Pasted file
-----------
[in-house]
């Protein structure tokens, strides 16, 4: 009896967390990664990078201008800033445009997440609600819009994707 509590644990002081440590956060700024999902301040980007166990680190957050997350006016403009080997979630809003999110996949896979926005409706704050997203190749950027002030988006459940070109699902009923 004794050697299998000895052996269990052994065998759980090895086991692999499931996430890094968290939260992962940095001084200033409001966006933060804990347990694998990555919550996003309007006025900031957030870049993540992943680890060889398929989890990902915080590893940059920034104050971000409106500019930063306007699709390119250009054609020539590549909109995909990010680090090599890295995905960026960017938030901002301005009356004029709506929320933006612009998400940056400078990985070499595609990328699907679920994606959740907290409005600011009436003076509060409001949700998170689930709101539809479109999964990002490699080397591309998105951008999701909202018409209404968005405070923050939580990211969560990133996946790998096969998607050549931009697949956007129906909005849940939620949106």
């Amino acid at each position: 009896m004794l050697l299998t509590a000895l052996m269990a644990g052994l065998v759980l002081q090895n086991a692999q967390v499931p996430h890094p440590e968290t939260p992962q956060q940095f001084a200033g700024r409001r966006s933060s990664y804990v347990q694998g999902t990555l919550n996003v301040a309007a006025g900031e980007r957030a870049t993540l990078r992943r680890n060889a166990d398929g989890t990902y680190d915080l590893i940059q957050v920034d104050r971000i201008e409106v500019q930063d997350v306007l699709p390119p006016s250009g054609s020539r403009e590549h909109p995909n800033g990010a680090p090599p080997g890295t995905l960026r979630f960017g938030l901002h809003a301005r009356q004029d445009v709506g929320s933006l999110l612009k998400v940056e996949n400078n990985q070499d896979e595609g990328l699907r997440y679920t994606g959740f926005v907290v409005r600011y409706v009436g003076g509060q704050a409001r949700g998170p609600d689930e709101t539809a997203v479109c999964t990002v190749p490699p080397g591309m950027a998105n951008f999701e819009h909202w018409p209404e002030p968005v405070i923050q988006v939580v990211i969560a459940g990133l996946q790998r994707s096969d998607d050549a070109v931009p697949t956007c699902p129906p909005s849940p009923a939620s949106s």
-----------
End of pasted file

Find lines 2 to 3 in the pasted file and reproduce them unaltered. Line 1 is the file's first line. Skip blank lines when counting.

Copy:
């Protein structure tokens, strides 16, 4: 009896967390990664990078201008800033445009997440609600819009994707 509590644990002081440590956060700024999902301040980007166990680190957050997350006016403009080997979630809003999110996949896979926005409706704050997203190749950027002030988006459940070109699902009923 004794050697299998000895052996269990052994065998759980090895086991692999499931996430890094968290939260992962940095001084200033409001966006933060804990347990694998990555919550996003309007006025900031957030870049993540992943680890060889398929989890990902915080590893940059920034104050971000409106500019930063306007699709390119250009054609020539590549909109995909990010680090090599890295995905960026960017938030901002301005009356004029709506929320933006612009998400940056400078990985070499595609990328699907679920994606959740907290409005600011009436003076509060409001949700998170689930709101539809479109999964990002490699080397591309998105951008999701909202018409209404968005405070923050939580990211969560990133996946790998096969998607050549931009697949956007129906909005849940939620949106």
């Amino acid at each position: 009896m004794l050697l299998t509590a000895l052996m269990a644990g052994l065998v759980l002081q090895n086991a692999q967390v499931p996430h890094p440590e968290t939260p992962q956060q940095f001084a200033g700024r409001r966006s933060s990664y804990v347990q694998g999902t990555l919550n996003v301040a309007a006025g900031e980007r957030a870049t993540l990078r992943r680890n060889a166990d398929g989890t990902y680190d915080l590893i940059q957050v920034d104050r971000i201008e409106v500019q930063d997350v306007l699709p390119p006016s250009g054609s020539r403009e590549h909109p995909n800033g990010a680090p090599p080997g890295t995905l960026r979630f960017g938030l901002h809003a301005r009356q004029d445009v709506g929320s933006l999110l612009k998400v940056e996949n400078n990985q070499d896979e595609g990328l699907r997440y679920t994606g959740f926005v907290v409005r600011y409706v009436g003076g509060q704050a409001r949700g998170p609600d689930e709101t539809a997203v479109c999964t990002v190749p490699p080397g591309m950027a998105n951008f999701e819009h909202w018409p209404e002030p968005v405070i923050q988006v939580v990211i969560a459940g990133l996946q790998r994707s096969d998607d050549a070109v931009p697949t956007c699902p129906p909005s849940p009923a939620s949106s």